|MadSci Network: Physics|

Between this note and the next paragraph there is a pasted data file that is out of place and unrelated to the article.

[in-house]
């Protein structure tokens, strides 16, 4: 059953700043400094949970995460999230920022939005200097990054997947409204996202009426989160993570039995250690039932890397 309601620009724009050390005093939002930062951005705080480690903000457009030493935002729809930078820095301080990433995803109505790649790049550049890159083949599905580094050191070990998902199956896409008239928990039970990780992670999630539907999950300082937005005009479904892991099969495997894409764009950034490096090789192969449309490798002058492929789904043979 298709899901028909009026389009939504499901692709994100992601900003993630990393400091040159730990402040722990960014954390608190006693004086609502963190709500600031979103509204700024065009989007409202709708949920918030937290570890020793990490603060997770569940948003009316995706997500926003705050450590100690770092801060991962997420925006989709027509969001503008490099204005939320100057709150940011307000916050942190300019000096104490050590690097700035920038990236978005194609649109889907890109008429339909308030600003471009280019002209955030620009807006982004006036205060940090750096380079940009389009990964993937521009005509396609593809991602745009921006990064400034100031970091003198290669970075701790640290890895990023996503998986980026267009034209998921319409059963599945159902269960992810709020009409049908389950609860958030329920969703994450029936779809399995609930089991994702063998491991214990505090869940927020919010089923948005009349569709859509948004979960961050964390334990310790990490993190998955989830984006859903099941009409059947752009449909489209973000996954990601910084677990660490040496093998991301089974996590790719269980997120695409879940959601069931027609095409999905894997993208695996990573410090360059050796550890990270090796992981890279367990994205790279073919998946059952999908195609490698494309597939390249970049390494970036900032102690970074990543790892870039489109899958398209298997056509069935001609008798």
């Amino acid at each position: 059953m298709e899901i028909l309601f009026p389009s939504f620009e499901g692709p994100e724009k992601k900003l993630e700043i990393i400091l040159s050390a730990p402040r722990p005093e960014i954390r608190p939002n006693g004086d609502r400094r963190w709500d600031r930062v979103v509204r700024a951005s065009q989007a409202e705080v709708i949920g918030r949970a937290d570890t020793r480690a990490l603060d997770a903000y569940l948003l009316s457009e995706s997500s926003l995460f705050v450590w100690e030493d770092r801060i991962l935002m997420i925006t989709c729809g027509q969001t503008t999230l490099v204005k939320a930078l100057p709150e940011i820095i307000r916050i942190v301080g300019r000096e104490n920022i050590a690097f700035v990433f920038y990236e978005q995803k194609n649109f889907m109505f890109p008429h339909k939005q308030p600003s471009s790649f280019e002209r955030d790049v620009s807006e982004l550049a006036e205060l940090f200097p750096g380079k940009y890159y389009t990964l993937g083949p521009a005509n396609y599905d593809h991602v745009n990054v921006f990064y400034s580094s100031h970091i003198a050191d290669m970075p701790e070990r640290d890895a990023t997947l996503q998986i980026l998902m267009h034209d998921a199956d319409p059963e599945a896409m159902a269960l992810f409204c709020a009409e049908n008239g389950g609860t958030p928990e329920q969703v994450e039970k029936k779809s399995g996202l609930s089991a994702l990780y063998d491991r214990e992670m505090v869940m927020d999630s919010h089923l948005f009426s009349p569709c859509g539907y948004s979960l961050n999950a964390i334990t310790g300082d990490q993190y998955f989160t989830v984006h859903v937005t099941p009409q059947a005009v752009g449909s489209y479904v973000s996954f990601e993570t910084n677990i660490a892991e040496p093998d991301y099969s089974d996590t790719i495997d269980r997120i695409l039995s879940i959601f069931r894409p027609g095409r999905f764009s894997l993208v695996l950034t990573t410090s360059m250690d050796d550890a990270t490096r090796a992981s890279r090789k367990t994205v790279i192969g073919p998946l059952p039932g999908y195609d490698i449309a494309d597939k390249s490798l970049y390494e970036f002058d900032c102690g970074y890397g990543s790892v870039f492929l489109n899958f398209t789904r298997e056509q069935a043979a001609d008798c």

Hi Chun Ming, This is an interesting question, and one that metallurgist and physicists are still discovering answers for. It is the electrons in a localized region called a domain that must interact for a material to become magnetic. When the interaction of the electrons with a magnetic field results in a lowered energy state, the material can retain a magnetic field. Anything that changes the relative positions of the electrons in a crystaline structure will affect how they interact and their ability to become magnetized. The different elements that are added to iron change its crystaline structure, and thus its ability to be magnetized. Additionally, not all crystaline forms of iron are magnetic. The face centered cubic structure of iron is not magnetic. The interaction of the electrons in a face centered cubic iron structure does not result in a lowered energy state when it interacts with a magnetic field. This is a simplified answer to a complex materials characterization question. In summary, it is the interaction of the electrons in a domain, and not any single pair of electrons, which determines how magnetic any given alloy system will be. Bob Novak Specialist -Process R&D Carpenter Technology
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